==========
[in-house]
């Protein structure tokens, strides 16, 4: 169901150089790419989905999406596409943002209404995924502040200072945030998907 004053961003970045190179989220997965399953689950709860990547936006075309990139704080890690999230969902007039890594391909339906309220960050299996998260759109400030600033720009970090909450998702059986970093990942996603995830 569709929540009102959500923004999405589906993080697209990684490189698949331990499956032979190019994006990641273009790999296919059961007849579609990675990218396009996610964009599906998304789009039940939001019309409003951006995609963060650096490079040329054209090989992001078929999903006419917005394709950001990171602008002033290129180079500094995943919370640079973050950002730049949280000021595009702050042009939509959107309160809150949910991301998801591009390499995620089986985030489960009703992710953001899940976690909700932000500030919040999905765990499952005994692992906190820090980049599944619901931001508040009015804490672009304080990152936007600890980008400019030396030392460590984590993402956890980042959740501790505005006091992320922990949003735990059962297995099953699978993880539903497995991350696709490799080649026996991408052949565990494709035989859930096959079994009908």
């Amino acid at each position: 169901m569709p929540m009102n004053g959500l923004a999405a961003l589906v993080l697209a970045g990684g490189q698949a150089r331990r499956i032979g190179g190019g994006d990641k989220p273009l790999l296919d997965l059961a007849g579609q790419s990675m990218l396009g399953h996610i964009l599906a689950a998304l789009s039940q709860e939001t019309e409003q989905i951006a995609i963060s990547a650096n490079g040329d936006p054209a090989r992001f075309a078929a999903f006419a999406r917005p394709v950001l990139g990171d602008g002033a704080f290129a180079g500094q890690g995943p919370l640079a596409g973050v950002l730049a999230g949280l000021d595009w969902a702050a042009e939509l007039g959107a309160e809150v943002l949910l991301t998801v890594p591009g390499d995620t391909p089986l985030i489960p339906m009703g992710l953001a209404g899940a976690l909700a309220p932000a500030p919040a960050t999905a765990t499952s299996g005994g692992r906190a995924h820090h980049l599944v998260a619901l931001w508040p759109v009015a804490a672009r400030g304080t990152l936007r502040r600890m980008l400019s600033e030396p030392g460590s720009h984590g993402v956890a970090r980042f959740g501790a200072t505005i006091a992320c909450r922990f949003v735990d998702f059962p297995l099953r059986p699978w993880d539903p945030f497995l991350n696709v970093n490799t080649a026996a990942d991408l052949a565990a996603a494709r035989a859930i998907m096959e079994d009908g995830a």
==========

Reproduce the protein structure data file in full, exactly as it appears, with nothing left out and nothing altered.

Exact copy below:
[in-house]
């Protein structure tokens, strides 16, 4: 169901150089790419989905999406596409943002209404995924502040200072945030998907 004053961003970045190179989220997965399953689950709860990547936006075309990139704080890690999230969902007039890594391909339906309220960050299996998260759109400030600033720009970090909450998702059986970093990942996603995830 569709929540009102959500923004999405589906993080697209990684490189698949331990499956032979190019994006990641273009790999296919059961007849579609990675990218396009996610964009599906998304789009039940939001019309409003951006995609963060650096490079040329054209090989992001078929999903006419917005394709950001990171602008002033290129180079500094995943919370640079973050950002730049949280000021595009702050042009939509959107309160809150949910991301998801591009390499995620089986985030489960009703992710953001899940976690909700932000500030919040999905765990499952005994692992906190820090980049599944619901931001508040009015804490672009304080990152936007600890980008400019030396030392460590984590993402956890980042959740501790505005006091992320922990949003735990059962297995099953699978993880539903497995991350696709490799080649026996991408052949565990494709035989859930096959079994009908």
């Amino acid at each position: 169901m569709p929540m009102n004053g959500l923004a999405a961003l589906v993080l697209a970045g990684g490189q698949a150089r331990r499956i032979g190179g190019g994006d990641k989220p273009l790999l296919d997965l059961a007849g579609q790419s990675m990218l396009g399953h996610i964009l599906a689950a998304l789009s039940q709860e939001t019309e409003q989905i951006a995609i963060s990547a650096n490079g040329d936006p054209a090989r992001f075309a078929a999903f006419a999406r917005p394709v950001l990139g990171d602008g002033a704080f290129a180079g500094q890690g995943p919370l640079a596409g973050v950002l730049a999230g949280l000021d595009w969902a702050a042009e939509l007039g959107a309160e809150v943002l949910l991301t998801v890594p591009g390499d995620t391909p089986l985030i489960p339906m009703g992710l953001a209404g899940a976690l909700a309220p932000a500030p919040a960050t999905a765990t499952s299996g005994g692992r906190a995924h820090h980049l599944v998260a619901l931001w508040p759109v009015a804490a672009r400030g304080t990152l936007r502040r600890m980008l400019s600033e030396p030392g460590s720009h984590g993402v956890a970090r980042f959740g501790a200072t505005i006091a992320c909450r922990f949003v735990d998702f059962p297995l099953r059986p699978w993880d539903p945030f497995l991350n696709v970093n490799t080649a026996a990942d991408l052949a565990a996603a494709r035989a859930i998907m096959e079994d009908g995830a």